Kingdom (biology)

Kingdom is the highest rank, after the domain, which is normally used in the biological taxonomy of all organisms. Each kingdom is split into phyla.

There are 5 or 6 kingdoms in taxonomy. Every living thing comes under one of these kingdoms and some symbionts, such as lichen, come under two. There are at least:

Overview

Template:Full biological kingdom classification The kingdom-level classification of life is still widely employed as a useful way of grouping organisms. Sometimes entries in the table, which are next to each other, do not match perfectly. For example, Haeckel placed the red algae (Haeckel's Florideae; modern Rhodophyta) and blue-green algae (Haeckel's Archephyta; modern Cyanobacteria) in his Plantae, but in modern classifications they are considered protists and bacteria respectively. However, despite these differences, the table gives a useful summary.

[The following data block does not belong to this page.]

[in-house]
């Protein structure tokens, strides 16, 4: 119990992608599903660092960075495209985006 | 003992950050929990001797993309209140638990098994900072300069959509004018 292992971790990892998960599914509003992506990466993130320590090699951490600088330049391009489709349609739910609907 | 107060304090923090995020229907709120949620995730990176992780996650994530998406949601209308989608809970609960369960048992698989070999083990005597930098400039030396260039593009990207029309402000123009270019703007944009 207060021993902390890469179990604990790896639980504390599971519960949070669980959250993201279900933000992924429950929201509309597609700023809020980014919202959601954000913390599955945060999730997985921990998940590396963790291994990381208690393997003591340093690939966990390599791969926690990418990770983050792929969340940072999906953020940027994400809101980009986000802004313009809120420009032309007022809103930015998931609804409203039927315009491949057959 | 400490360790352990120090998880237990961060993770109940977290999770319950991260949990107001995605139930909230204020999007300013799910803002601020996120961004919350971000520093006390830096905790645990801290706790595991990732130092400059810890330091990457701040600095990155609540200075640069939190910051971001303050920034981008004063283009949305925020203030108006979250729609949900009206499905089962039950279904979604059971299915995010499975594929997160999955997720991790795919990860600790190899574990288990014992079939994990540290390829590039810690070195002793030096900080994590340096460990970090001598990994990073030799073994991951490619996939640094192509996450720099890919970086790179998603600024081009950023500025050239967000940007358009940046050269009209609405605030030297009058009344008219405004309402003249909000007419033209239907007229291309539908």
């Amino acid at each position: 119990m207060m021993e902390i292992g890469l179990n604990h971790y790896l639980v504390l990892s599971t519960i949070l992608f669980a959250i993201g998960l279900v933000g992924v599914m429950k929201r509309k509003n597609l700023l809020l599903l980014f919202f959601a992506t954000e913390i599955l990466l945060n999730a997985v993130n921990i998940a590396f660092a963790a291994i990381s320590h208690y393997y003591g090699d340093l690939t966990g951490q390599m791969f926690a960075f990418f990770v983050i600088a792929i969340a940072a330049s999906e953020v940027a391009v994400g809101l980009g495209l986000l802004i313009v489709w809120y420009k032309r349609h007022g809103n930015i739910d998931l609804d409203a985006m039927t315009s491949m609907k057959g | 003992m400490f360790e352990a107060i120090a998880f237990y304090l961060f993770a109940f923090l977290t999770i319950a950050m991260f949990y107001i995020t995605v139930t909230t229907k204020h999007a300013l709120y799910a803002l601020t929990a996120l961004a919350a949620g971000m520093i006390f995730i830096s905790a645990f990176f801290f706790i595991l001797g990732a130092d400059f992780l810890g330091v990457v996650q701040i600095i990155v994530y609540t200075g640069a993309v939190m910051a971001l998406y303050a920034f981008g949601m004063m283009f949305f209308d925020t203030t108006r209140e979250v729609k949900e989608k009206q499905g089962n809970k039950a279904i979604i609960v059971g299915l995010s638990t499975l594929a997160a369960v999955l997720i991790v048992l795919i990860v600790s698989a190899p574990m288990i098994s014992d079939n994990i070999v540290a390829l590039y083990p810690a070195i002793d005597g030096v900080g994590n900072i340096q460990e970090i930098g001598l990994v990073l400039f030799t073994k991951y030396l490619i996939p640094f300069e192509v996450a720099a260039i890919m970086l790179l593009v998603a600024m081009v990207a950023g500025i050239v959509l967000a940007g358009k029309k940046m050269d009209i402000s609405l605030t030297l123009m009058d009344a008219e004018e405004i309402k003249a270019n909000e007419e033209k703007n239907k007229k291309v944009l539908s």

• There is no agreement at present on how many kingdoms there are in the Eukarya. In 2009, Andrew Roger and Alastair Simpson said this: "With the current pace of change in our understanding of the eukaryote tree of life, we should proceed with caution".[1]

Related pages

References

  1. Roger, A.J. & Simpson, A.G.B. (2009), "Evolution: Revisiting the root of the eukaryote tree", Current Biology, 19 (4): R165–7, doi:10.1016/j.cub.2008.12.032, PMID 19243692